Tradition Meets Trend

This renovated Raleigh home is brimming with character and charm.

Everybody loves a house with character, something special that makes it stand out from the rest. But with character can come lots of challenges.

Case in point: Van and Vanvisa Nolintha found a home that was originally an American Foursquare, the dignified and iconic style of the early 20th century, with historic architectural details such as a stately brick fireplace, cozy front porch, and ornate windows. Located in an up-andcoming neighborhood, it’s only two blocks from the two restaurants owned by the brother and sister duo. On paper, it sounded pretty ideal.

In reality, the home had rotting wood, rotting trim, and rotting floor joists. Years of neglect left decay and deterioration – and discarded old furniture – everywhere you looked. But the Nolinthas were not deterred. Matt Griffith of In Situ Studio, the architectural firm that handled the renovation, explains, “It was remarkable because they saw something old and not in great shape and committed to doing whatever they needed to do to bring it back to life. That’s pretty special.”

Adding to the headache was the fact that the home had been used as a boarding house at one time, so rooms were arranged in a slapdash fashion. To meet the challenge, In Situ essentially gutted the interior. But as a historic home, the property renovation was governed by rules of the Raleigh Historic Development Commission (RHDC), which would only permit minimal changes to the home’s front and sides. 

RHDC also required that the new addition off the back appear distinctive from the original structure. The result is a melding of past and present, tradition and trend.

The front still resembles an (albeit revitalized) American Foursquare house from the 1920s, and still maintains the formality that was characteristic of early 20th-century architecture. The back of the house, on the other hand, is intentionally modern and, in a sense, informal. “We call it a mullet, like the haircut,” Griffith says. “There’s a conservative look in the front and a really ‘out there’ look in the back.”

There are even a couple of places where the old brick material meets the new gray surfaces, and not only are they not covered up, they are emphasized. “These places create a real conversation about what’s new and what’s not,” Van Nolintha says. “It’s like new life being inserted into the old shell of the house.”

Light is also part of the home’s core identity. In Situ incorporated as many windows as possible, inserted several skylights, and removed some interior walls, allowing sunlight to pass freely from every direction.

As a trained designer himself, Van Nolintha has no trouble describing how light defines some of his favorite times in the house: “In early morning, the white walls pick up yellow pigment and become a warm yellow, a hopeful beginning to the day. At sunset, apricot and purple pigments pick up the white.”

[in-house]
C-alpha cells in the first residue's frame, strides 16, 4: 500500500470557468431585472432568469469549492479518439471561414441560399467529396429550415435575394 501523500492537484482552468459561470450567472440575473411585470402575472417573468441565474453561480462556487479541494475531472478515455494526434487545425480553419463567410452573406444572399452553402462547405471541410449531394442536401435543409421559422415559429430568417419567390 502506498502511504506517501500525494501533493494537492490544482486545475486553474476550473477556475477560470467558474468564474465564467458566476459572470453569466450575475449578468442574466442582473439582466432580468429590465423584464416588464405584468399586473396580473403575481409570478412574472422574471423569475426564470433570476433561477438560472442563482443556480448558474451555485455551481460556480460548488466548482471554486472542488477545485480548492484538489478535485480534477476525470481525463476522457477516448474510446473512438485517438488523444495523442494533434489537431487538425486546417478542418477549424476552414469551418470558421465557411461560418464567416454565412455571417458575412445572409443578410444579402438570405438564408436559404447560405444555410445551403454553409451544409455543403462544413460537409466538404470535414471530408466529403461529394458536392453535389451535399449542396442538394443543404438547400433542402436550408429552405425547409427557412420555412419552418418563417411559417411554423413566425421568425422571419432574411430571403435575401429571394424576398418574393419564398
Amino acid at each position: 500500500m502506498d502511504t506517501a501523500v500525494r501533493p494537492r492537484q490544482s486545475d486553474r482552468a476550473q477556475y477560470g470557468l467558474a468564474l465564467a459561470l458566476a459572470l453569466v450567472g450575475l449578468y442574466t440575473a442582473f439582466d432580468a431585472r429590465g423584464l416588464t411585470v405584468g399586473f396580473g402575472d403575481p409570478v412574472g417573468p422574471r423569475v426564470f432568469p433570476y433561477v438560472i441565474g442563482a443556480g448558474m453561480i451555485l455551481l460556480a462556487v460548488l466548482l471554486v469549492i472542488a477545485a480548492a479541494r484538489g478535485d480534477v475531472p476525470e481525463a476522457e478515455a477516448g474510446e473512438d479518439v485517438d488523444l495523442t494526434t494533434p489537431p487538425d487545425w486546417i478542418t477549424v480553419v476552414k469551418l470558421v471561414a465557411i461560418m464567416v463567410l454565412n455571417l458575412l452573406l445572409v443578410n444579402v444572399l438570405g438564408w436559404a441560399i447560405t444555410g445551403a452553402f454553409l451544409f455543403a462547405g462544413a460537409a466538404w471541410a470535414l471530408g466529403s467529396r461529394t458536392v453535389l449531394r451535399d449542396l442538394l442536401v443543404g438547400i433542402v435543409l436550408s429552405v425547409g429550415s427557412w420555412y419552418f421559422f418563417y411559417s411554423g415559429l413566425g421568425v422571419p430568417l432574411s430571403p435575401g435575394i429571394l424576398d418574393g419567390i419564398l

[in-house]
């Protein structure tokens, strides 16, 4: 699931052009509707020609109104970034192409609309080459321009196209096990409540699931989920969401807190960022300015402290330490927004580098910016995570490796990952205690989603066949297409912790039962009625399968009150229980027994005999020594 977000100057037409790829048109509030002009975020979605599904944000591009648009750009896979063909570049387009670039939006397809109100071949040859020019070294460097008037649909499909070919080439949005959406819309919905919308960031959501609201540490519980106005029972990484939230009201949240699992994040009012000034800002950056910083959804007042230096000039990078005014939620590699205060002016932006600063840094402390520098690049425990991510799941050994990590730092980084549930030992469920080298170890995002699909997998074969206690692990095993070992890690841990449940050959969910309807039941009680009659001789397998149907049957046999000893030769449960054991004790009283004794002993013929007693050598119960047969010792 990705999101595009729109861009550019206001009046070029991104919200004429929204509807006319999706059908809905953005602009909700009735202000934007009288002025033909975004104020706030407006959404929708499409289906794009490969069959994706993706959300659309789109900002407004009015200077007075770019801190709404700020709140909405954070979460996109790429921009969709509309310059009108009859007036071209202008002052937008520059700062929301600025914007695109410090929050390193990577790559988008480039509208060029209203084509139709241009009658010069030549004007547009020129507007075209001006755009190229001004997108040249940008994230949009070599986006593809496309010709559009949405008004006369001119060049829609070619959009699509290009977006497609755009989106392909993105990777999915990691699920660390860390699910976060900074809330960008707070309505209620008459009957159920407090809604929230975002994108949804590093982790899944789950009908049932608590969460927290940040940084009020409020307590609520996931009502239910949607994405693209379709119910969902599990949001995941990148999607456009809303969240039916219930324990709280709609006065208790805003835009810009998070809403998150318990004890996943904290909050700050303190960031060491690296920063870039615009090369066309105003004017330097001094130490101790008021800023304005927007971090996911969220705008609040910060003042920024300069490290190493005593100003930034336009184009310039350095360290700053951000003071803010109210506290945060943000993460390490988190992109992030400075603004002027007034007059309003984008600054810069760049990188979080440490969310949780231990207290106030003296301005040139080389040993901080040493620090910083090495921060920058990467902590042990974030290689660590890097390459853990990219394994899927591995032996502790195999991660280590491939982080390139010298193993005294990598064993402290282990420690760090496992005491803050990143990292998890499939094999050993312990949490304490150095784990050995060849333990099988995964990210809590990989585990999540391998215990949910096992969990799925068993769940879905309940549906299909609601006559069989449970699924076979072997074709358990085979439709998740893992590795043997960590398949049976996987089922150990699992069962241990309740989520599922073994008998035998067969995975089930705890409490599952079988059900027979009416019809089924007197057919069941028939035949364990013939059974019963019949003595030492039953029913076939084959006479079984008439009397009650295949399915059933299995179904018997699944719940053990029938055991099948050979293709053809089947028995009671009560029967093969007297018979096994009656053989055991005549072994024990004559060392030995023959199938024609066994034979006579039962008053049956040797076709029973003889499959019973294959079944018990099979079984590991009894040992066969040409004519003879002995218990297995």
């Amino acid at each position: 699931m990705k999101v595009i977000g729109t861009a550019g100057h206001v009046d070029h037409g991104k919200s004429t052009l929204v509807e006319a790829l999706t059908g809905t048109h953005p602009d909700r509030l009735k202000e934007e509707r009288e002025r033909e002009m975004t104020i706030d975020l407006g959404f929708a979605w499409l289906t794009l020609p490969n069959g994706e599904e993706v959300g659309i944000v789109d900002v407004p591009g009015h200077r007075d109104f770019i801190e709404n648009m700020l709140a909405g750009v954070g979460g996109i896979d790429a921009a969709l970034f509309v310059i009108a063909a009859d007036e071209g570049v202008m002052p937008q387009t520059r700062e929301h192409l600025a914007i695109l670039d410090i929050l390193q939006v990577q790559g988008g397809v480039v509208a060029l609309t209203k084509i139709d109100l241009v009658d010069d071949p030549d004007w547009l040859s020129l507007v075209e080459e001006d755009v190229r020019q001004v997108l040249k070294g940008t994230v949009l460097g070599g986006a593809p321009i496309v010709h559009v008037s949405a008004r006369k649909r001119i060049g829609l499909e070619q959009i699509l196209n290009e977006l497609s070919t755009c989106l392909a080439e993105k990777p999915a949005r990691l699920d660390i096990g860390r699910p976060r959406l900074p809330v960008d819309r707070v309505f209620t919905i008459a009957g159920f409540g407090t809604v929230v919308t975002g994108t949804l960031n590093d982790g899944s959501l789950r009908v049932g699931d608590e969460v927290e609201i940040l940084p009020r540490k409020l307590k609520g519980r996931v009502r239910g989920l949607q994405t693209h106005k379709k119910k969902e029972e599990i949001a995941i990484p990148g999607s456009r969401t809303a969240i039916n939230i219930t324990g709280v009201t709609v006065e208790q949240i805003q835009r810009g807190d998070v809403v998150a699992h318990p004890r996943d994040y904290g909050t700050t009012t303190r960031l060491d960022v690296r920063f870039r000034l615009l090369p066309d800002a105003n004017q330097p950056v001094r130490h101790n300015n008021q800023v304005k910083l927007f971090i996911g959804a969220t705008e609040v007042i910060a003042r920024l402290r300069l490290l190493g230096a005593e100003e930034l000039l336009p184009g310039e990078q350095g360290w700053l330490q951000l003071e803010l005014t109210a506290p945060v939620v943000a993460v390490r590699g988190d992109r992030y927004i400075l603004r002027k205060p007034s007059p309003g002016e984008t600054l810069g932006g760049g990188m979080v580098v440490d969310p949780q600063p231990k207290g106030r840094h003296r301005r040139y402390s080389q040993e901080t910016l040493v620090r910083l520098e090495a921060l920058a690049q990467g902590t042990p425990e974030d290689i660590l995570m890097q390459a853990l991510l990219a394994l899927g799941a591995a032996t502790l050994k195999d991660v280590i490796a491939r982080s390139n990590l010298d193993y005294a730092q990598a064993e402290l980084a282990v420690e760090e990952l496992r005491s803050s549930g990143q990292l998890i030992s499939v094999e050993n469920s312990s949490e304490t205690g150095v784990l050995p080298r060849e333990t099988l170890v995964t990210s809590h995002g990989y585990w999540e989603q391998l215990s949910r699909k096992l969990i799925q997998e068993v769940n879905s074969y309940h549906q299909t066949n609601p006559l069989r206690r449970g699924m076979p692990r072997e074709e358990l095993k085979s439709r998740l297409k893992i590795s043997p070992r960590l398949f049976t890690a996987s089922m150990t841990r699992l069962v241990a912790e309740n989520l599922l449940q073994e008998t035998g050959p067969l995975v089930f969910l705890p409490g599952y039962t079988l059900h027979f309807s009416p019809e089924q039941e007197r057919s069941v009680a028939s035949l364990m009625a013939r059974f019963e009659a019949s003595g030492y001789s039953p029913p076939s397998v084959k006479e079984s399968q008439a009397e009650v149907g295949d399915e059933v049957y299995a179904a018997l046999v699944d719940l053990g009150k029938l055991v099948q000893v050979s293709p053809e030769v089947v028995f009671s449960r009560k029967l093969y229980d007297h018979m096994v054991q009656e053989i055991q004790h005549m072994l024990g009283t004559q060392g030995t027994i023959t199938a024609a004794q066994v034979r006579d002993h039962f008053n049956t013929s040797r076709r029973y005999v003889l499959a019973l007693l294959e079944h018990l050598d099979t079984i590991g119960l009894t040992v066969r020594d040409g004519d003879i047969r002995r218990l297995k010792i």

The abundance of light throughout the home helps showcase the siblings’ amazing art collection. Avid travelers, Van and Vanvisa Nolintha have many sculptures, paintings, and cultural artifacts from around the world. They intentionally left a number of neutral spaces throughout the home so that the colorful texture of these pieces, including ceremonial items from their homeland of Laos, could stand out.

The sun-filled entryway opens to both a painting on a twelve-by-twelve-foot wall, meant to mimic the wall in a gallery, and to an original fireplace. “Instead of covering up the fireplace, we treated it as an artifact from the past,” Van Nolintha says.

Also visible from the front door is the ultra-modern staircase inviting exploration upstairs. In Situ demolished the original, steep staircase and created stairs that pass in front of one of the old windows with its original trim. “It’s a layering of old and new,” Griffith says. “Also, the railing is a translucent glass, so it makes the whole thing glow, which is wonderful.”

The rest of the downstairs is open with a circular flow, perfect for entertaining, so guests can move with ease, allowing light and artwork to lead the way. The kitchen is a bit more intimate, with lower ceilings, creating a natural gathering spot. “The house used to be a doctor’s home and his medical clinic,” Van Nolintha says. “There is a history of healing here, and I feel like we’re continuing that legacy of healing through cooking and creating new memories.”

Upstairs has two bedrooms, one for each sibling, as well as a guest room. Van Nolintha’s bedroom faces southwest and allows for a tree house-quality view. “The left side faces beautiful trees and green spaces,” he explains, “while the right faces the skyscrapers of downtown. The house is positioned really well in understanding where Raleigh is and its growth.”

Finally, he adds, the home is more than just a practical living space. As Buddhists, Van and Vanvisa Nolintha consider it their “temple” away from their chaotic, busy restaurant lives, and they appreciate that Griffith considered the element of tranquility as part of the design-making process. “When we come home, it’s a personal sanctuary,” Van Nolintha concludes.